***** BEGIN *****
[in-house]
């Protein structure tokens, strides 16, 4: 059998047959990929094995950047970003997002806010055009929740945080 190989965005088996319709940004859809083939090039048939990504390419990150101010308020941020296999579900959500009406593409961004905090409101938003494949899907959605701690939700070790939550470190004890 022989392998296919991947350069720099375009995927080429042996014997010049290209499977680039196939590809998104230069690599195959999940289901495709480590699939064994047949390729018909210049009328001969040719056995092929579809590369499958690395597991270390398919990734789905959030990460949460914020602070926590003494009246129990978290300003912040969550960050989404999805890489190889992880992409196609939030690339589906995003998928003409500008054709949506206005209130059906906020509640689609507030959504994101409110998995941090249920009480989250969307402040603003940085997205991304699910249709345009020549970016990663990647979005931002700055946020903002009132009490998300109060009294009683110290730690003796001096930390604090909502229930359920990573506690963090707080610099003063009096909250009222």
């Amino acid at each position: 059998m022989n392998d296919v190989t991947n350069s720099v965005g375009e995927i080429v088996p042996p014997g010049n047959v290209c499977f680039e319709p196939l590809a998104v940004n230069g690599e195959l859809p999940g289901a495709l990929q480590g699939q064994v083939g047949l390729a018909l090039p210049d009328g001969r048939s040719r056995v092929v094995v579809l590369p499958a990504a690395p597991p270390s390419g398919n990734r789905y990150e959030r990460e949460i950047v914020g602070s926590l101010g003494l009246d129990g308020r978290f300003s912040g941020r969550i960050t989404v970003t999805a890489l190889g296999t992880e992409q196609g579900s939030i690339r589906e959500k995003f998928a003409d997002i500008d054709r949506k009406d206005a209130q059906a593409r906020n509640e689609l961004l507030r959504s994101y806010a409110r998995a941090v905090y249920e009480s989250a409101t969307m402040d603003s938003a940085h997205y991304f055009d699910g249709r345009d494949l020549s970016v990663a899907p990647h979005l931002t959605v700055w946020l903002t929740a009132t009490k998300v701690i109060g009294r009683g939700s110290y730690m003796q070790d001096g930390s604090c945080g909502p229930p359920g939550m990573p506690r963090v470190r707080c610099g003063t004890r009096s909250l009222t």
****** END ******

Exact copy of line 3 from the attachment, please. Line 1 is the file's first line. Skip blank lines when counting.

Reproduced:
């Amino acid at each position: 059998m022989n392998d296919v190989t991947n350069s720099v965005g375009e995927i080429v088996p042996p014997g010049n047959v290209c499977f680039e319709p196939l590809a998104v940004n230069g690599e195959l859809p999940g289901a495709l990929q480590g699939q064994v083939g047949l390729a018909l090039p210049d009328g001969r048939s040719r056995v092929v094995v579809l590369p499958a990504a690395p597991p270390s390419g398919n990734r789905y990150e959030r990460e949460i950047v914020g602070s926590l101010g003494l009246d129990g308020r978290f300003s912040g941020r969550i960050t989404v970003t999805a890489l190889g296999t992880e992409q196609g579900s939030i690339r589906e959500k995003f998928a003409d997002i500008d054709r949506k009406d206005a209130q059906a593409r906020n509640e689609l961004l507030r959504s994101y806010a409110r998995a941090v905090y249920e009480s989250a409101t969307m402040d603003s938003a940085h997205y991304f055009d699910g249709r345009d494949l020549s970016v990663a899907p990647h979005l931002t959605v700055w946020l903002t929740a009132t009490k998300v701690i109060g009294r009683g939700s110290y730690m003796q070790d001096g930390s604090c945080g909502p229930p359920g939550m990573p506690r963090v470190r707080c610099g003063t004890r009096s909250l009222t």